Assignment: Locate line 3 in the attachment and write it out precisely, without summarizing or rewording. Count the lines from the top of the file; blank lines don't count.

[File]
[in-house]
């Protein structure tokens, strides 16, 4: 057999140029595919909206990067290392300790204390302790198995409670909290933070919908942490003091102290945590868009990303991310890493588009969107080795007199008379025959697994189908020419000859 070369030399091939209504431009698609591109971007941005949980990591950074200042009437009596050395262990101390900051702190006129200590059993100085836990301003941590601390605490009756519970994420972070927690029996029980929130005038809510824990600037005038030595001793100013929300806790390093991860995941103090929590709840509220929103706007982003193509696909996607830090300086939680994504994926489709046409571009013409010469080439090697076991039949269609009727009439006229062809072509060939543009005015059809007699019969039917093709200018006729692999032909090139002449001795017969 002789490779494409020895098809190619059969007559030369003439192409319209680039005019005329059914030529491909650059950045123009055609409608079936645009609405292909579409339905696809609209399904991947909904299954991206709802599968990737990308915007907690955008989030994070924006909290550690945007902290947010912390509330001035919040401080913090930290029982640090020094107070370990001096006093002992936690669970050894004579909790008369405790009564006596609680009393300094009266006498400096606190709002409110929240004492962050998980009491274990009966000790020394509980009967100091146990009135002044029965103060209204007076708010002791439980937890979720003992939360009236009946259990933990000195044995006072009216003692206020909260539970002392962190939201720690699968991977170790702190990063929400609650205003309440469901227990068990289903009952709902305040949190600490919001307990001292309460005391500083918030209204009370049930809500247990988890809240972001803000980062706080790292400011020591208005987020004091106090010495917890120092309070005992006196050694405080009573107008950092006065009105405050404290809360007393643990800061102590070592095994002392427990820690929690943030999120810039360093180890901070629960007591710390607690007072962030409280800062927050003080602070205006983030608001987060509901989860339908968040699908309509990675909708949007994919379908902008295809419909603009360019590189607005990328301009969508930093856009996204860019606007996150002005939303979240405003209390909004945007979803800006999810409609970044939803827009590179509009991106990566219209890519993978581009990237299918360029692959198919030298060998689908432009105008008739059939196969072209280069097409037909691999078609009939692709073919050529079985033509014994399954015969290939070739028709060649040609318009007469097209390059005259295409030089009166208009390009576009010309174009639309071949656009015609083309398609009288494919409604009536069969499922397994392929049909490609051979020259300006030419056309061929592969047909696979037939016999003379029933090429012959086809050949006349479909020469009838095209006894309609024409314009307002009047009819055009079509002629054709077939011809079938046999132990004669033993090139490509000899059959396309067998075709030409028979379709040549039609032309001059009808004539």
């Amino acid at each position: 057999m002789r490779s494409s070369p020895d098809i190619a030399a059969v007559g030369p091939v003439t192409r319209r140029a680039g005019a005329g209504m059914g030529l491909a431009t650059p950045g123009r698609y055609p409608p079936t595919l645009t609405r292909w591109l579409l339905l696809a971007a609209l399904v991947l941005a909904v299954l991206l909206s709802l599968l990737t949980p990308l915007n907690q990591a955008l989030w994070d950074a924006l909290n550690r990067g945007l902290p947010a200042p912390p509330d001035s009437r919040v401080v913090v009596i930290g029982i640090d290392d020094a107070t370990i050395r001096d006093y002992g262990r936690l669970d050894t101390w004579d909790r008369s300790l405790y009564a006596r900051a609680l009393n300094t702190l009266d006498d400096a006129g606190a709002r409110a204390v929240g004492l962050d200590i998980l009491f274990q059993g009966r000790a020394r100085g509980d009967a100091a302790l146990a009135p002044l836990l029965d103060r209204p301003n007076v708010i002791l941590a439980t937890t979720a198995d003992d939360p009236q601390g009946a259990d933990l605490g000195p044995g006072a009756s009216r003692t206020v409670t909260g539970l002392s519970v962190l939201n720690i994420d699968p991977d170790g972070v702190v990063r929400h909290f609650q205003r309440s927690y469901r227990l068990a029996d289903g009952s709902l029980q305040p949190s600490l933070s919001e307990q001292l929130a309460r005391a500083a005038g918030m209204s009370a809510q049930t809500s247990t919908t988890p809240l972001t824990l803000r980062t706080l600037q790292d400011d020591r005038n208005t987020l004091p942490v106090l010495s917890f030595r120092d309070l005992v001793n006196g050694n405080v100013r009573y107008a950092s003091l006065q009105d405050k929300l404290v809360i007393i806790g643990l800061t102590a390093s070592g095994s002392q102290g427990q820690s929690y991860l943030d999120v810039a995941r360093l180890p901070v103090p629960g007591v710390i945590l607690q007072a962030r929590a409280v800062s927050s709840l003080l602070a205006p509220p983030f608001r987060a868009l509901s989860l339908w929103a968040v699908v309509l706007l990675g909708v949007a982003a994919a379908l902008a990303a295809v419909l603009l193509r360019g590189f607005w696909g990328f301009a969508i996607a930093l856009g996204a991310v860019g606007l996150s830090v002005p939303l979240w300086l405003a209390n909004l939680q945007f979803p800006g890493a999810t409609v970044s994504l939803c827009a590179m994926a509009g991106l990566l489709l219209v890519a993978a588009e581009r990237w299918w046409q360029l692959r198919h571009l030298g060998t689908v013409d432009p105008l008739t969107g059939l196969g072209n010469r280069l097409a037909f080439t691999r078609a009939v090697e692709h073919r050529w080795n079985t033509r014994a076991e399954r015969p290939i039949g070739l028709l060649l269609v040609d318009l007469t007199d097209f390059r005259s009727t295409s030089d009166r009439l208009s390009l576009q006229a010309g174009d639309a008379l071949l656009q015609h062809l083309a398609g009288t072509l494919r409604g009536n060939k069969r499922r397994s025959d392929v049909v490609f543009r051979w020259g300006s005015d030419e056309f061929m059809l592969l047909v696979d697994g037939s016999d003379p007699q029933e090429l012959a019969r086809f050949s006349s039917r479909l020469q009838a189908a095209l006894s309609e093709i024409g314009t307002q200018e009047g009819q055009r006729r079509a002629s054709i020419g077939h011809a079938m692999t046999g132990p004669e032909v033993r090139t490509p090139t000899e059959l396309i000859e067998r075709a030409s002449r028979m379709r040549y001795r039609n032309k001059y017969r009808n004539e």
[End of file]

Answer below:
């Amino acid at each position: 057999m002789r490779s494409s070369p020895d098809i190619a030399a059969v007559g030369p091939v003439t192409r319209r140029a680039g005019a005329g209504m059914g030529l491909a431009t650059p950045g123009r698609y055609p409608p079936t595919l645009t609405r292909w591109l579409l339905l696809a971007a609209l399904v991947l941005a909904v299954l991206l909206s709802l599968l990737t949980p990308l915007n907690q990591a955008l989030w994070d950074a924006l909290n550690r990067g945007l902290p947010a200042p912390p509330d001035s009437r919040v401080v913090v009596i930290g029982i640090d290392d020094a107070t370990i050395r001096d006093y002992g262990r936690l669970d050894t101390w004579d909790r008369s300790l405790y009564a006596r900051a609680l009393n300094t702190l009266d006498d400096a006129g606190a709002r409110a204390v929240g004492l962050d200590i998980l009491f274990q059993g009966r000790a020394r100085g509980d009967a100091a302790l146990a009135p002044l836990l029965d103060r209204p301003n007076v708010i002791l941590a439980t937890t979720a198995d003992d939360p009236q601390g009946a259990d933990l605490g000195p044995g006072a009756s009216r003692t206020v409670t909260g539970l002392s519970v962190l939201n720690i994420d699968p991977d170790g972070v702190v990063r929400h909290f609650q205003r309440s927690y469901r227990l068990a029996d289903g009952s709902l029980q305040p949190s600490l933070s919001e307990q001292l929130a309460r005391a500083a005038g918030m209204s009370a809510q049930t809500s247990t919908t988890p809240l972001t824990l803000r980062t706080l600037q790292d400011d020591r005038n208005t987020l004091p942490v106090l010495s917890f030595r120092d309070l005992v001793n006196g050694n405080v100013r009573y107008a950092s003091l006065q009105d405050k929300l404290v809360i007393i806790g643990l800061t102590a390093s070592g095994s002392q102290g427990q820690s929690y991860l943030d999120v810039a995941r360093l180890p901070v103090p629960g007591v710390i945590l607690q007072a962030r929590a409280v800062s927050s709840l003080l602070a205006p509220p983030f608001r987060a868009l509901s989860l339908w929103a968040v699908v309509l706007l990675g909708v949007a982003a994919a379908l902008a990303a295809v419909l603009l193509r360019g590189f607005w696909g990328f301009a969508i996607a930093l856009g996204a991310v860019g606007l996150s830090v002005p939303l979240w300086l405003a209390n909004l939680q945007f979803p800006g890493a999810t409609v970044s994504l939803c827009a590179m994926a509009g991106l990566l489709l219209v890519a993978a588009e581009r990237w299918w046409q360029l692959r198919h571009l030298g060998t689908v013409d432009p105008l008739t969107g059939l196969g072209n010469r280069l097409a037909f080439t691999r078609a009939v090697e692709h073919r050529w080795n079985t033509r014994a076991e399954r015969p290939i039949g070739l028709l060649l269609v040609d318009l007469t007199d097209f390059r005259s009727t295409s030089d009166r009439l208009s390009l576009q006229a010309g174009d639309a008379l071949l656009q015609h062809l083309a398609g009288t072509l494919r409604g009536n060939k069969r499922r397994s025959d392929v049909v490609f543009r051979w020259g300006s005015d030419e056309f061929m059809l592969l047909v696979d697994g037939s016999d003379p007699q029933e090429l012959a019969r086809f050949s006349s039917r479909l020469q009838a189908a095209l006894s309609e093709i024409g314009t307002q200018e009047g009819q055009r006729r079509a002629s054709i020419g077939h011809a079938m692999t046999g132990p004669e032909v033993r090139t490509p090139t000899e059959l396309i000859e067998r075709a030409s002449r028979m379709r040549y001795r039609n032309k001059y017969r009808n004539e």